Primary and Secondary Immunity

by Jason Amores Sumpter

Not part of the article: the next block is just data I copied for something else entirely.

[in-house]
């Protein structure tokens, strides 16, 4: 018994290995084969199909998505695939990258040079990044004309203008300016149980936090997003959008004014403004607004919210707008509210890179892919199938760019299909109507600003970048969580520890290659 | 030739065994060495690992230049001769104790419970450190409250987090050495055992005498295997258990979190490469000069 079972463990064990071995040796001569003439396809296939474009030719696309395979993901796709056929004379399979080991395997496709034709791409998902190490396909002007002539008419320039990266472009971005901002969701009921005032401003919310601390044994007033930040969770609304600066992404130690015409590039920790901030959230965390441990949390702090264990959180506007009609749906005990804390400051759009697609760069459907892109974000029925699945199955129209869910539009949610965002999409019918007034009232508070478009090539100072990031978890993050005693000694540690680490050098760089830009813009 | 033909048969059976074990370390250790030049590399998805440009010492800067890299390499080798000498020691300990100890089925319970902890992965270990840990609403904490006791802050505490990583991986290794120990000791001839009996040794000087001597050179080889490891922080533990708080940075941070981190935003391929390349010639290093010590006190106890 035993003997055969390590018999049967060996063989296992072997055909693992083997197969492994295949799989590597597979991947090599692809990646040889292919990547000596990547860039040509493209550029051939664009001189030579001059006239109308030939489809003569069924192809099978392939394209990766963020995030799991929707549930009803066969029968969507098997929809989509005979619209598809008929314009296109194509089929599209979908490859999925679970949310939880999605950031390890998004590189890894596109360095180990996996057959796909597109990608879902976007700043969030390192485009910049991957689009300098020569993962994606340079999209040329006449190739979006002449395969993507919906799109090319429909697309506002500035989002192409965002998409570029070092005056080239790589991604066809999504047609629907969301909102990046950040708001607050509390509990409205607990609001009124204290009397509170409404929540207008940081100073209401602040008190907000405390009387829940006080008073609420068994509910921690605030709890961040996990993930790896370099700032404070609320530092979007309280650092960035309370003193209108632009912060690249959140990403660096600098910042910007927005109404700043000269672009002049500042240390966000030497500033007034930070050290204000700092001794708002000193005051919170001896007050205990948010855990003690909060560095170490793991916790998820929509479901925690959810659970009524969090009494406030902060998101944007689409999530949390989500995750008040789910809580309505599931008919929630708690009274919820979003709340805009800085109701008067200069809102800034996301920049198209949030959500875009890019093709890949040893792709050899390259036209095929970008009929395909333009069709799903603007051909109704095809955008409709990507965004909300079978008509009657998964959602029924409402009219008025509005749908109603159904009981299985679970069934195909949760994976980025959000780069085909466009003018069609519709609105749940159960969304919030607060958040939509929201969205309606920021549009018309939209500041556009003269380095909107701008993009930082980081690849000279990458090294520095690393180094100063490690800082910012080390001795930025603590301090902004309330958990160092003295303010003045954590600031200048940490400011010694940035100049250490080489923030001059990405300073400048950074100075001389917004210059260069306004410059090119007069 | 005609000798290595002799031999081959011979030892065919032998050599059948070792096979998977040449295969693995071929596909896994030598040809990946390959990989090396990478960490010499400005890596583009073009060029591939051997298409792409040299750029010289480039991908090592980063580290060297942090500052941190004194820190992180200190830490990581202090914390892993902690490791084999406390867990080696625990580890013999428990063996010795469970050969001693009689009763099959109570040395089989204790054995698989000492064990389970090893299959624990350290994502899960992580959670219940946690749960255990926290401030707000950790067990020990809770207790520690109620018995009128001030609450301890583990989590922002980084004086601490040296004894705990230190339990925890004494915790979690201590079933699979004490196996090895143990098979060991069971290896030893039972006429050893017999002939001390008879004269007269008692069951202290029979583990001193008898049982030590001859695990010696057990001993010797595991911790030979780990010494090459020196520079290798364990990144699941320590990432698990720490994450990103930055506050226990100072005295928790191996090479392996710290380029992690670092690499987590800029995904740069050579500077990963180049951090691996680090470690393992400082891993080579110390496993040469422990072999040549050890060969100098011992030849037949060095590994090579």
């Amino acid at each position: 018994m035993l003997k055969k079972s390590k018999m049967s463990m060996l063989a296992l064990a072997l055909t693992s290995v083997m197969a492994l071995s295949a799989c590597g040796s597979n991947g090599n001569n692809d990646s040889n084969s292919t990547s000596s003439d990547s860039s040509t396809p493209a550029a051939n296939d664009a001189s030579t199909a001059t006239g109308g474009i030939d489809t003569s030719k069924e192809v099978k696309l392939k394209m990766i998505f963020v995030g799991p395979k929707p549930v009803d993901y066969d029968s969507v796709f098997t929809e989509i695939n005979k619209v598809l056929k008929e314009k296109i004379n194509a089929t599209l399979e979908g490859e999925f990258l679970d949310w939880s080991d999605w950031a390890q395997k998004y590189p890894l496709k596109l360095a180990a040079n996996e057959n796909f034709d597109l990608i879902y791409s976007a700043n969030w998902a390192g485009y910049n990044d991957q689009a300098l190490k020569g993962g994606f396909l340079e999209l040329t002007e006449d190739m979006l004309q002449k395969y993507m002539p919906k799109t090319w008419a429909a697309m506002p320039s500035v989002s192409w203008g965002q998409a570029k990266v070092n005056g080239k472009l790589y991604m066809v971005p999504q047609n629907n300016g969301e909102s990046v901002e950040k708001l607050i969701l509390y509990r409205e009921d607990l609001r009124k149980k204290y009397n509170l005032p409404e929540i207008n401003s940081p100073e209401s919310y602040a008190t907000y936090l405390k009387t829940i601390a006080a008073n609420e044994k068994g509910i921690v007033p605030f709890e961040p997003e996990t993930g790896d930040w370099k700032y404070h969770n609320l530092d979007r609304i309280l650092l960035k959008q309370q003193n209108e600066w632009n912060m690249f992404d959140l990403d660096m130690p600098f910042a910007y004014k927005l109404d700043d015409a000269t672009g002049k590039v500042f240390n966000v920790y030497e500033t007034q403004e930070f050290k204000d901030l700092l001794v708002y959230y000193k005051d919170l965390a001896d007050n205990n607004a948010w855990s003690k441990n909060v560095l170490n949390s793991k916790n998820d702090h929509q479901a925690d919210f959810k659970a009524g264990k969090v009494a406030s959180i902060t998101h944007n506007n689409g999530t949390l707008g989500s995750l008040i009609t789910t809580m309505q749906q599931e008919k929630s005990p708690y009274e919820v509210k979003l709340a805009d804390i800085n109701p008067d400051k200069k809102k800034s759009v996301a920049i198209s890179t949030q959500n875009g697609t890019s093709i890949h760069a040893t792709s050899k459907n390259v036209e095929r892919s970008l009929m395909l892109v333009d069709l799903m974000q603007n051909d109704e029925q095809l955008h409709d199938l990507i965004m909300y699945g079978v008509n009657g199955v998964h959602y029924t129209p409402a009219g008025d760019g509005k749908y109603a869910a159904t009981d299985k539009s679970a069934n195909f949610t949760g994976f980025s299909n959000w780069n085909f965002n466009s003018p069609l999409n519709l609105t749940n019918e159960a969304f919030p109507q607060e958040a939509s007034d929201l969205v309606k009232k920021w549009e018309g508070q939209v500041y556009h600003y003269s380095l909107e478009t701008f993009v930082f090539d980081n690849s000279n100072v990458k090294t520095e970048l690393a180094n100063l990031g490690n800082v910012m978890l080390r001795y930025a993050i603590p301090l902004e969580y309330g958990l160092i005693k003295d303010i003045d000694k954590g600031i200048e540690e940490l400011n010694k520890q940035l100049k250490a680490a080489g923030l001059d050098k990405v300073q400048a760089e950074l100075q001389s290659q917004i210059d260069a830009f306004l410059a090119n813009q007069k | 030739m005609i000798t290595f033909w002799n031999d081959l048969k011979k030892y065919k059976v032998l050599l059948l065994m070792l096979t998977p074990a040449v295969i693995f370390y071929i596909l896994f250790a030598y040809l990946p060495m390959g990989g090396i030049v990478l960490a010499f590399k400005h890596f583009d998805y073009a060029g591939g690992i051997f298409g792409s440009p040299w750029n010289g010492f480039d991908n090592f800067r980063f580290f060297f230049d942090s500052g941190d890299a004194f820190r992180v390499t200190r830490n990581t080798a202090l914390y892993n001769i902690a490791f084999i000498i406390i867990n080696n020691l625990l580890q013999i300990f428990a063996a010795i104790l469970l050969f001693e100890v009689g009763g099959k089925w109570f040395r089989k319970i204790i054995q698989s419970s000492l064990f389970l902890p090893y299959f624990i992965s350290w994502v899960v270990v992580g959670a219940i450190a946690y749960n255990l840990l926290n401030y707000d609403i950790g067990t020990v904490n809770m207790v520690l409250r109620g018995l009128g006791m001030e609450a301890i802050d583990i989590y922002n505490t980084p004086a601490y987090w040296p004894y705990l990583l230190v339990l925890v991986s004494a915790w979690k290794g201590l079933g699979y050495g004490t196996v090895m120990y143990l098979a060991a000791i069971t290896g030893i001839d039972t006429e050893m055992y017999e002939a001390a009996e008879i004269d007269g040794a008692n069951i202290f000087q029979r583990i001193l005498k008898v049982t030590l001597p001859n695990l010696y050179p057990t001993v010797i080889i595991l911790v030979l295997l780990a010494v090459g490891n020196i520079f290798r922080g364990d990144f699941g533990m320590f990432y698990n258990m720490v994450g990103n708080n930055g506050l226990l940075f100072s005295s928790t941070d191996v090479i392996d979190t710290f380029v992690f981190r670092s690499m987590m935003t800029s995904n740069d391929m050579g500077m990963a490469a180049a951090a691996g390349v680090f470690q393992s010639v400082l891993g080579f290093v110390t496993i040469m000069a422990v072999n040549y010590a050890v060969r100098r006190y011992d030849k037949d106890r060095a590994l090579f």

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antibodies can affect pathogens in a variety of different ways, one of which is called optimization, which essentially is when pathogens that have antibodies bound to them are more easily targeted and removed by macrophages and neutrophils. Essentially, the antibody, which binds the antigen on the on the pathogen, makes it easier for the faggots site. Faggot sites Thio come over and identify and then digest those particular pathogens. Now antibodies can also neutralize pathogens in the sense that if they coat theme, the um, they coat the pathogen, you know, and coat its exterior to the point where it basically can't function anymore. It can't infect the host cell because it's just covered in antibodies. It's like, uh, they form a shield around it, preventing it from interacting with anything in the body. This is kind of a similar idea to a glue tenacious, which is basically how antibodies can lead to clumping uh, antibodies. You might recall, or why shaped, and they have to binding sites, right? So if one binding site, let's say, binds one pathogen and another binds a different pathogen, and then another antibody binds that pathogen and another one and so on, and so forth. These antibodies can basically create big clumps of pathogens. That air kind of just stuck in this matrix of antibodies. And this, uh, you know, leads to clumping and basically rendering these, uh, pathogens neutralized. And you can see this clumping happening here and here on these particular samples. So, uh, this anti a anti be anti D That's referring to types of antibodies. And, you know, basically what's happening is the anti a antibody eyes causing a gluten nation in this sample in the anti D antibodies causing a gluten nation in this sample. But the anti B isn't binding. There's no no binding there. So no, a gluten nation. Um, but you can actually see the clumping. It's pretty wild, right? Like these samples should look like this sample for anti B, but, uh, you can see that the material which would give it that solid color all the way through, is all clumped together now. Lastly, we talked about complement proteins, and we talked about the innate immune system, and I said that not only can these be activated by pathogen associated molecular patterns, but they could be activated by antibodies to create holes in pathogen membranes, so these complement proteins are also going to be part of the adaptive immune system and are going to respond to antibodies now. As I said, the adaptive immune system kind of has two sides to it. The cell mediated response, which is going to occur through cell to cell contact and is mainly going to involve site a toxic T cells, which will be promoted by those th one cells remember their job is to help activate those side of toxic T cells. There's also the the hue moral response, which eyes going to occur in the blood and lymph or the humors of the body. And it's going to involve antibodies being released from plasma cells, which are promoted by those th two cells. So those air basically like the two aspects of the adaptive immune system, the cell to cell, uh, you know, cell to cell battle and the battle in the blood if you want to think about it that way. Now we have talked about what these affect our cells do. But remember, there's also those memory cells that are being produced, and their job is to deal with the secondary immune response primary immune response is what happens the first time you encounter an infection. And, uh, you know, antibodies are produced in response to that infection. And as you can see in a primary immune response, the amount of antibodies produced is not nearly as much as you see in a secondary immune response. And that's because the system is actively, you know, trying to identify and fight this infection. The secondary immune response is, you know, so much more powerful and potent. You see, there's, you know, there's less of a lag. Uh, in the secondary mean response. The antibody concentration shoots up almost instantaneously because it's activating those memory cells. Those pathogens are activating those memory cells now. This all is part of what we call active immunity, where you know you get an infection and you produce antibodies is part of a primary or secondary immune response. But it's worth noting that there's also what's called passive immunity, which is when you actually receive antibodies from another individual to help you deal with an infection. This is worth noting because that's how fetuses deal with infections. Mothers will actually pass on antibodies to their fetuses to help them fight off any infections they have encountered while they're developing. So that's all I have for this page. Let's flip the page.